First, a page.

Anti-Semitism rose threefold in Germany in one year, new official figures have revealed. The figures come as part of a wider focus on online hate speech.
According to newly released figures from the Ministry of Justice, there were 2,083 cases of attacks on Jews, Jewish property, and hate speech last year, up from just 691 cases in 2014, The Times has reported.
Previous analysis of crime figures had put the number of anti-Semitic cases in 2015 at 1,366, but closer analysis revealed that crimes such as the smashing of headstones in Jewish ceremonies, or starting fires at synagogues had been incorrectly classified as criminal damage or attempted arson in some states, with no mention made of the anti-Semitic nature of the crimes.
The revised data comes from a study by the Ministry of Justice into the rise of xenophobic and “far right” crime, obtained by Süddeutsche Zeitung. It represents the first attempt by the Federal government to level the reporting criteria for such crimes across the German states.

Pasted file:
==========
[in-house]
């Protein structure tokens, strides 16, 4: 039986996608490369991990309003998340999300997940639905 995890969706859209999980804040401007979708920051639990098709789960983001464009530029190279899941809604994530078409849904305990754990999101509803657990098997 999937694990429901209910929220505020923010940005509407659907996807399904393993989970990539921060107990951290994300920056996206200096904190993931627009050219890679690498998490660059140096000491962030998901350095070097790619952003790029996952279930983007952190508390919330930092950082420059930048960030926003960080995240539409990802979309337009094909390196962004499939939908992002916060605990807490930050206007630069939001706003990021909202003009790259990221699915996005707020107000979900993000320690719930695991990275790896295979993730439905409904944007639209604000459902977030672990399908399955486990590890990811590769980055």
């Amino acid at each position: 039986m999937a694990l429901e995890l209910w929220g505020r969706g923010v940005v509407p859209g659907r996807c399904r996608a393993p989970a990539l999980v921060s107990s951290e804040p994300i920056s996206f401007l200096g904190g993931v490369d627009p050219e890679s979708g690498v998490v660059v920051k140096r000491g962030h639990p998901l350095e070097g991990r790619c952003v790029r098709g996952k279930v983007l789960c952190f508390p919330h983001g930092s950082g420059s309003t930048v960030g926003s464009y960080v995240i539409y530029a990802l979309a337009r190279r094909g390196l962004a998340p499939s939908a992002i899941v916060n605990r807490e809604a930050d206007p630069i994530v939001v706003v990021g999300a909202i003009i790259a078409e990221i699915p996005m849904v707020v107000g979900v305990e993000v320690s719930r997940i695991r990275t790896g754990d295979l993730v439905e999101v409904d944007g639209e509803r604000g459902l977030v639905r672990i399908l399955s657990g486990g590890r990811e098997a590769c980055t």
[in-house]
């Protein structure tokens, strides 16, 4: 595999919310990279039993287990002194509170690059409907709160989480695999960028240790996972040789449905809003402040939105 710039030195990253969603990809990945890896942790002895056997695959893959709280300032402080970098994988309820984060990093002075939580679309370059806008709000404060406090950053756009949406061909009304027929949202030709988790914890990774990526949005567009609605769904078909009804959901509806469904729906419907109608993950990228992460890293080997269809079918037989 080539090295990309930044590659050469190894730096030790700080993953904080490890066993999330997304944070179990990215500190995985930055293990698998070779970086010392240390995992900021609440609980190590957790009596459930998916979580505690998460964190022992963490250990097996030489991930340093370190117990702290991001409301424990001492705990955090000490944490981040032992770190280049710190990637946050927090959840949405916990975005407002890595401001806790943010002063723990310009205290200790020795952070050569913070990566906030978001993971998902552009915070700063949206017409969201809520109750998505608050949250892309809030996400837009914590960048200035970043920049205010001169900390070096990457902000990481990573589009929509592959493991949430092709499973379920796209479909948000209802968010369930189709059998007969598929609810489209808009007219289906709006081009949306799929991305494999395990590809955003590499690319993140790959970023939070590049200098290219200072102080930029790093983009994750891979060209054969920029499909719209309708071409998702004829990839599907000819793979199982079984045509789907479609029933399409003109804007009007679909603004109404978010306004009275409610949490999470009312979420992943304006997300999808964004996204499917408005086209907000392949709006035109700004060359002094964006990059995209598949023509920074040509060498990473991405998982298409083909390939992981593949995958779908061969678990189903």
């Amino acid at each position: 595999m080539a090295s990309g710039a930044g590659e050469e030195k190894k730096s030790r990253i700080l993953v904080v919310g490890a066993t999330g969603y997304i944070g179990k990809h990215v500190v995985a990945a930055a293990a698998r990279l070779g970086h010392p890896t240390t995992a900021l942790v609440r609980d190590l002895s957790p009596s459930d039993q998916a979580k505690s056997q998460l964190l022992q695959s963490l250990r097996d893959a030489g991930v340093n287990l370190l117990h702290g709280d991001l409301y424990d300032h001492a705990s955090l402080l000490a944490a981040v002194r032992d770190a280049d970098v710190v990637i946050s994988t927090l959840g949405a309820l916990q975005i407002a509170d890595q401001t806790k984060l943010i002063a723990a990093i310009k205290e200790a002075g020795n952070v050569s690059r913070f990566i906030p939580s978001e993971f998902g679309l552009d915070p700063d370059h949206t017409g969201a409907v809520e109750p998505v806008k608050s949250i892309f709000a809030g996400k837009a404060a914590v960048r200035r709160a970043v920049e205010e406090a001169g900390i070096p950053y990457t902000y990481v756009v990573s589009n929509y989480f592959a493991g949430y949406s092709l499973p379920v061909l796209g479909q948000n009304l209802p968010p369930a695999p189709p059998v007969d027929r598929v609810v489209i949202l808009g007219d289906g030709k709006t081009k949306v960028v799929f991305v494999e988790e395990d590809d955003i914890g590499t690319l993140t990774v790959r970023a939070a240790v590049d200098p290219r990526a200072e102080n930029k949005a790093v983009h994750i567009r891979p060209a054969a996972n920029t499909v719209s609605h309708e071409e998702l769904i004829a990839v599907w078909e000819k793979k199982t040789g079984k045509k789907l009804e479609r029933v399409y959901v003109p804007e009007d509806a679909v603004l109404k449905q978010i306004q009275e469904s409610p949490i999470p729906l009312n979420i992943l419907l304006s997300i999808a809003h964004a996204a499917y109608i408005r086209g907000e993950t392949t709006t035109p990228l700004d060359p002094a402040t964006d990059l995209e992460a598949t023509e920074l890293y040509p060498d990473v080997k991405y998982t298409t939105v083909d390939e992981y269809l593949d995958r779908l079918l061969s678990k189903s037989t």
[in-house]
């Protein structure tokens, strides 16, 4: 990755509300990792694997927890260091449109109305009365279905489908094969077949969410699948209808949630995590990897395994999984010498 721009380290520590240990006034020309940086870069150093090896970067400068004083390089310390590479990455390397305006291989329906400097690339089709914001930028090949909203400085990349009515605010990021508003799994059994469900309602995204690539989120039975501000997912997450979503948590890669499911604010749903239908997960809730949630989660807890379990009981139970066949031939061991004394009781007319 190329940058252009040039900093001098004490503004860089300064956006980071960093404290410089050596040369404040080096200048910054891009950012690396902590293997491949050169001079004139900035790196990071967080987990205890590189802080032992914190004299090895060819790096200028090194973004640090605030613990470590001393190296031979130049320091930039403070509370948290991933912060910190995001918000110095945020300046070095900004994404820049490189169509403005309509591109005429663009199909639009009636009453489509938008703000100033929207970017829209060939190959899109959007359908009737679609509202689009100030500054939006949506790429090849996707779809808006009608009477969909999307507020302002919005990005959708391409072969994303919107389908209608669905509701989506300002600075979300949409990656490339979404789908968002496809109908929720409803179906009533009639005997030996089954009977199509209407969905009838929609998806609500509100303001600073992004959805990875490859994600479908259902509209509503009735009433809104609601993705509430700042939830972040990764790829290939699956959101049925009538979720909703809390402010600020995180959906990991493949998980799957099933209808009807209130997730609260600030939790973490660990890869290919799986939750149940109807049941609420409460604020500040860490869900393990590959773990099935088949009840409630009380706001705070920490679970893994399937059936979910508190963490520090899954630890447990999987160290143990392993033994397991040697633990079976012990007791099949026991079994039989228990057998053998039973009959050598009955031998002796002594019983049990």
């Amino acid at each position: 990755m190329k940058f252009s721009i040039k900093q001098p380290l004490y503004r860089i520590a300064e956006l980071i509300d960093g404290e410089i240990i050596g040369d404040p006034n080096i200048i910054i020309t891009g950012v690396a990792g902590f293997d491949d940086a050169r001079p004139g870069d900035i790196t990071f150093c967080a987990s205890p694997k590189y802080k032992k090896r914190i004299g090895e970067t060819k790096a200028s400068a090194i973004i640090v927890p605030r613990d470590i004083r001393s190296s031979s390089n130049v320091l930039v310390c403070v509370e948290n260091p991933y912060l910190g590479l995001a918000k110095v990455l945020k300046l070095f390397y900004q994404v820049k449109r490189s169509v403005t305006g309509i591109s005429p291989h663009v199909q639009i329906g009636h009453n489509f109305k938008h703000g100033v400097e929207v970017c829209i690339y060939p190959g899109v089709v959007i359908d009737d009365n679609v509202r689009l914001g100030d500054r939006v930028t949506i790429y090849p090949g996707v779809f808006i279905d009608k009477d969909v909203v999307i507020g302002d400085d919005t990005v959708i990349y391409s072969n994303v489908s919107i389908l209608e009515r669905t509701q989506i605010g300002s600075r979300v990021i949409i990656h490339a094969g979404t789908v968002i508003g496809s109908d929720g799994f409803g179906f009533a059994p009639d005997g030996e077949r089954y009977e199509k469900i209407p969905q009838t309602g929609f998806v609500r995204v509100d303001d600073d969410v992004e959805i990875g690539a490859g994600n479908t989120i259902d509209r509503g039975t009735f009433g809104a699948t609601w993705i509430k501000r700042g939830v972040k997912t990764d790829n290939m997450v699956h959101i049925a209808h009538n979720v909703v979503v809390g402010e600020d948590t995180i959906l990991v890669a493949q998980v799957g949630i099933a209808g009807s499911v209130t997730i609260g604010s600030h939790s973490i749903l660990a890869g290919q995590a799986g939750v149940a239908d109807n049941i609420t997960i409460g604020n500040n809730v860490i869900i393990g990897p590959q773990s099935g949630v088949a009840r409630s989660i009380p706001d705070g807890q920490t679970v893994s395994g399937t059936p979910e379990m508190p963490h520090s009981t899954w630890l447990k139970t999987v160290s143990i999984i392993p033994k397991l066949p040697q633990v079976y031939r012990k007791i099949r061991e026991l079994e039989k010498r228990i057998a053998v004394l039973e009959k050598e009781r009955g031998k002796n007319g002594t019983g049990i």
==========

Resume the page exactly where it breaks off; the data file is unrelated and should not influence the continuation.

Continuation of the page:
Last spring, at a Justice summit of ministers from the federal and state governments, it was noted that although “right wing” and xenophobic crimes had been recognised as a category of their own since 1992, no data was being collected on those crimes specifically.
The data since collected confirms the government’s view that “far right” crime is exponentially on the rise in Germany, especially on the internet. The government’s analysis appears to attribute any and all crimes with a racial or religious aspect to the “far right”.
It showed that investigations into “sedition” and “violence” had risen by 130 per cent from 2014/15, with 5,700 such crimes investigated last year.
Meanwhile, investigations into incitement to violence on the internet also saw a sharp increase, from 500 cases in 2014 to 2,300 last year.
Significantly, the rise of xenophobic crime has outstripped that of the spreading of right-wing propaganda. Although the latter saw a rise, the increase was less pronounced. Last year 13,576 prosecutions for crimes connected to propaganda and the sharing of “unconstitutional symbols” including swastikas were pursued, up nearly 20 per cent on 2014. Just over 1,100 were connected to internet use.
However, these crimes include cases of Islamophobia – including attacks against migrant shelters, of which there were 1,005 last year, including 92 cases of arson.